Reflections on Body Lab

Way back in February, Kiel and I did an event called Body Lab in conjunction with our LJMU colleagues at OpenLabs.  The idea for this event originated in a series of conversations between ourselves and OpenLabs about our mutual interest in digital health. The brief of OpenLabs is to “support local creative technology companies to develop new products and services that capitalise upon global opportunities.”  Their interest in our work on physiological computing was to put this idea out among their community of local creatives and digital types.

I was initially apprehensive about wisdom of this event. I’m quite used to talking about our work with others from the research community, from both the commercial and academic side – what makes me slightly uncomfortable is talking about possible implementations because I feel the available sensor apparatus and other tools are not so advanced.  I was also concerned about whether doing a day-long event on this topic would pull in a sufficient number of participants – what we do has always felt very “niche” in my view.  Anyhow, some smooth-talking from Jason Taylor (our OpenLabs contact) and a little publicity in the form of this short podcast convinced that we should give it our best shot.

The idea behind the event was to do a day-long workshop event to introduce the concept of physiological computing to a novice audience from a diverse range of backgrounds.  We decided to do a couple of short presentations and then to split participants into three groups to experience a number of demos followed by discussion – and we enlisted our friend Dr. Jen Allanson to pitch in with ideas and to help out on the day.  After much discussion, we went with three demos, all of which were built around gaming because we thought gaming was the best introduction to the area.  One demo involved simultaneous capture of movement and heart/respiration rate during Wii gameplay and a second focused on autonomic responses to a racing game running on a PlayStation.  The third demo was the Star Wars Force Trainer game, which is a simple BCI using a Neurosky EEG sensor.

Steve setting up the Wii demo, demonstrating the effects of physical activity during play (Image credit - LJMU OpenLabs)

The event took place on the 29th Feb.  To my relief, we got a decent turnout and so the next challenge was how to introduce the area in a digestible way. Both Kiel and I did our talks, but I felt people only really “got” the idea when they saw live signals during gaming activity or played with the BCI.  The latter was wildly popular because it is a “fun” application – what was very interesting was assessing the level of gullibility or scepticism about the BCI concept from each person and comparing strategies for making the system work.  In my case, I found jaw clenching to make the most effective way to control the floating ball, but everyone seemed to have a different approach.  You can see some pictures from the event here and here.  In the afternoon, we discussed a variety of potential applications and issues, from biofeedback for salespeople to devices to engender empathy for the homeless.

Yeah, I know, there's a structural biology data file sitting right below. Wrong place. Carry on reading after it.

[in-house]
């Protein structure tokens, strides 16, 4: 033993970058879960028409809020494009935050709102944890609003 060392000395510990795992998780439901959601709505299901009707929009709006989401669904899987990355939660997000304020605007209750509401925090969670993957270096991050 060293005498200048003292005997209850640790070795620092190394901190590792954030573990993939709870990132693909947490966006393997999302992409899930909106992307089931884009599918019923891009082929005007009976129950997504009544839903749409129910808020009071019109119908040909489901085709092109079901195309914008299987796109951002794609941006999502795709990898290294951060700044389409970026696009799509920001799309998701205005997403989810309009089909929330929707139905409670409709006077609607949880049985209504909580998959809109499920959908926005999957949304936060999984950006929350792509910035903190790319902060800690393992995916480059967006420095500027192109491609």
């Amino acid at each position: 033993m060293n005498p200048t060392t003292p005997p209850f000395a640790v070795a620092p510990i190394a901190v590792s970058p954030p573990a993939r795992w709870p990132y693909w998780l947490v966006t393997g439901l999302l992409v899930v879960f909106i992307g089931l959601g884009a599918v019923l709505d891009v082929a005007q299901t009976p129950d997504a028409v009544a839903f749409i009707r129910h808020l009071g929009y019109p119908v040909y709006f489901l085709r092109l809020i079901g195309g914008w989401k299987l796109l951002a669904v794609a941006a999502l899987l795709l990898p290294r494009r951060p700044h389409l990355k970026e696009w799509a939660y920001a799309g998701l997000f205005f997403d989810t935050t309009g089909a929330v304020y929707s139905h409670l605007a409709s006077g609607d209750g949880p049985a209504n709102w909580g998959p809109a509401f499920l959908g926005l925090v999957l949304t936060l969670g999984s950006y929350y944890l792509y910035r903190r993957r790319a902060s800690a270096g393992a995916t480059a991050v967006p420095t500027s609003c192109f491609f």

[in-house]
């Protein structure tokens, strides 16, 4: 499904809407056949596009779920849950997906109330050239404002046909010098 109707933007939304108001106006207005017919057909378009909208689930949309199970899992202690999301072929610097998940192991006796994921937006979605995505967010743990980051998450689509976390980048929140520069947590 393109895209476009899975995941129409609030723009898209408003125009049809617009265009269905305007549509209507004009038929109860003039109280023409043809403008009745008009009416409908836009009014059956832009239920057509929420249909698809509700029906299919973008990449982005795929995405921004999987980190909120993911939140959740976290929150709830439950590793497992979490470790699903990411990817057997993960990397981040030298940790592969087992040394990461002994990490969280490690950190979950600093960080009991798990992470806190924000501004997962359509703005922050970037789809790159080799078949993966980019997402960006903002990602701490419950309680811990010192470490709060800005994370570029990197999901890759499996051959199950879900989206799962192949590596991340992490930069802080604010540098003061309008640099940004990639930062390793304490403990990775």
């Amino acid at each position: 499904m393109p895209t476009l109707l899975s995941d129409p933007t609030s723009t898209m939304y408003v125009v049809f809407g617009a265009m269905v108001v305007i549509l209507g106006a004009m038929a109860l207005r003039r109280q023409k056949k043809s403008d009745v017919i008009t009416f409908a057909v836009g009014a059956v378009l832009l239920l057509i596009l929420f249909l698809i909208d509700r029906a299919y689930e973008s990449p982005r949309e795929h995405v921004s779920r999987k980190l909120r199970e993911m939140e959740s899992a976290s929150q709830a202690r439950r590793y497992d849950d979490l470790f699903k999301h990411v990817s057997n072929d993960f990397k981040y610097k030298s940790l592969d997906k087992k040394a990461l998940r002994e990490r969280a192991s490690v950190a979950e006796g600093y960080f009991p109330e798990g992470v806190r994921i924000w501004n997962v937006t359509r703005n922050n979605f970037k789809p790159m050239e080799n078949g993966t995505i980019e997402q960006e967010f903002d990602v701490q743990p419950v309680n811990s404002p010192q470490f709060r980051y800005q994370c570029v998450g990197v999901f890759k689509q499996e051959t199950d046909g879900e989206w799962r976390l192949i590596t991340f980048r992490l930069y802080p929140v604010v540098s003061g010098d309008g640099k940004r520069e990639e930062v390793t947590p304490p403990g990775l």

Kiel demonstrating the effects of task difficulty during play (Image credit - Jen Allanson)

It was a fun and exhausting day. What really made the event work from my own selfish perspective was the opportunity to test ideas with a completely different audience than the usual suspects on the academic circuit. We talked to designers, artists and assorted technologists who were more-or-less completely new to the ideas behind physiological computing.  It was refreshing to have different kinds of conversations about what are (for us) very familiar topics.  Also, being a somewhat staid and conservative academic, I’m unused to people wanting to jump in and build applications without doing at least three years worth of research first – so it was a relatively new exercise (for me) to think about system development in those turbo-charged terms.  Finally, with respect to sensors and measures, I’m terribly spoiled in our lab in that we have access to a lot of apparatus and generally work at the basic research stage where you don’t need to worry too much about real-world constraints.  Thinking about physiological computing as it would work in the field at the moment (as we did during our discussions at Body Lab) meant to conceive of systems that would use robust ambulatory sensors but yield data that was sufficiently sensitive to control a biocybernetic loop.  This is a tough balance to pull off.

Jen guiding padawan learners in the mental techniques demo (Image credit - LJMU OpenLabs)

All in all, it was a great learning experience and perhaps we’ll get a chance to do something similar again.

 

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